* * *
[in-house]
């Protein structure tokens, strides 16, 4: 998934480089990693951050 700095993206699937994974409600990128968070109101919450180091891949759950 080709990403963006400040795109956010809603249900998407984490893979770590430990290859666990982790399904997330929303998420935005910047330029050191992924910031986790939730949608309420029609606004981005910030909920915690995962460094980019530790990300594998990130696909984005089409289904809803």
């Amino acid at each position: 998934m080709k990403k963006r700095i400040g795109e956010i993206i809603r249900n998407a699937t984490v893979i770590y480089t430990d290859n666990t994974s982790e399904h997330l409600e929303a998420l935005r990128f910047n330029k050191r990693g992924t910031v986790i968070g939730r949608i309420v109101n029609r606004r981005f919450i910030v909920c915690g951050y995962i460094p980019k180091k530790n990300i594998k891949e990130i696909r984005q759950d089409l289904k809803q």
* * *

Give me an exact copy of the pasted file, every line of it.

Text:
[in-house]
């Protein structure tokens, strides 16, 4: 998934480089990693951050 700095993206699937994974409600990128968070109101919450180091891949759950 080709990403963006400040795109956010809603249900998407984490893979770590430990290859666990982790399904997330929303998420935005910047330029050191992924910031986790939730949608309420029609606004981005910030909920915690995962460094980019530790990300594998990130696909984005089409289904809803």
């Amino acid at each position: 998934m080709k990403k963006r700095i400040g795109e956010i993206i809603r249900n998407a699937t984490v893979i770590y480089t430990d290859n666990t994974s982790e399904h997330l409600e929303a998420l935005r990128f910047n330029k050191r990693g992924t910031v986790i968070g939730r949608i309420v109101n029609r606004r981005f919450i910030v909920c915690g951050y995962i460094p980019k180091k530790n990300i594998k891949e990130i696909r984005q759950d089409l289904k809803q």